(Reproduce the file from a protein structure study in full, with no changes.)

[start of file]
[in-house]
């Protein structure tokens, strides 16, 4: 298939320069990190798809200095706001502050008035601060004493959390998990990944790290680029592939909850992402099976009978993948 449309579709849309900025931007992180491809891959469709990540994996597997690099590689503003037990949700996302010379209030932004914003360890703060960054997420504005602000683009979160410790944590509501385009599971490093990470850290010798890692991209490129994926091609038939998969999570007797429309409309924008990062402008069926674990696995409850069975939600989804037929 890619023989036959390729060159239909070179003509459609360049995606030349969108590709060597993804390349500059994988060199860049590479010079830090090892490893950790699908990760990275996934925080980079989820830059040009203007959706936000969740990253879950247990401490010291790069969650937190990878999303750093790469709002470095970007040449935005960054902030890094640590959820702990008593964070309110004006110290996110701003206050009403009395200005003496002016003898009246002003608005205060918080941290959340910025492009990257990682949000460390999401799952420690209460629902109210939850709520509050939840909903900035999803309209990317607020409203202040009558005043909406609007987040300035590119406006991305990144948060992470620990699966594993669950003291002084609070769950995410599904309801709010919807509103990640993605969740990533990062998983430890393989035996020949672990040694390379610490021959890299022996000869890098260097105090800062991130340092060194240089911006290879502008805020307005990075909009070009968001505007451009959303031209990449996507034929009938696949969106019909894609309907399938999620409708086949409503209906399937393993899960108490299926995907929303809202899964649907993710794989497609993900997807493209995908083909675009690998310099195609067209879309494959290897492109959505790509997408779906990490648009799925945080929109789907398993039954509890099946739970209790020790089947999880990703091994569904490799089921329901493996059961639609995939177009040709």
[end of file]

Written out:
[in-house]
């Protein structure tokens, strides 16, 4: 298939320069990190798809200095706001502050008035601060004493959390998990990944790290680029592939909850992402099976009978993948 449309579709849309900025931007992180491809891959469709990540994996597997690099590689503003037990949700996302010379209030932004914003360890703060960054997420504005602000683009979160410790944590509501385009599971490093990470850290010798890692991209490129994926091609038939998969999570007797429309409309924008990062402008069926674990696995409850069975939600989804037929 890619023989036959390729060159239909070179003509459609360049995606030349969108590709060597993804390349500059994988060199860049590479010079830090090892490893950790699908990760990275996934925080980079989820830059040009203007959706936000969740990253879950247990401490010291790069969650937190990878999303750093790469709002470095970007040449935005960054902030890094640590959820702990008593964070309110004006110290996110701003206050009403009395200005003496002016003898009246002003608005205060918080941290959340910025492009990257990682949000460390999401799952420690209460629902109210939850709520509050939840909903900035999803309209990317607020409203202040009558005043909406609007987040300035590119406006991305990144948060992470620990699966594993669950003291002084609070769950995410599904309801709010919807509103990640993605969740990533990062998983430890393989035996020949672990040694390379610490021959890299022996000869890098260097105090800062991130340092060194240089911006290879502008805020307005990075909009070009968001505007451009959303031209990449996507034929009938696949969106019909894609309907399938999620409708086949409503209906399937393993899960108490299926995907929303809202899964649907993710794989497609993900997807493209995908083909675009690998310099195609067209879309494959290897492109959505790509997408779906990490648009799925945080929109789907398993039954509890099946739970209790020790089947999880990703091994569904490799089921329901493996059961639609995939177009040709």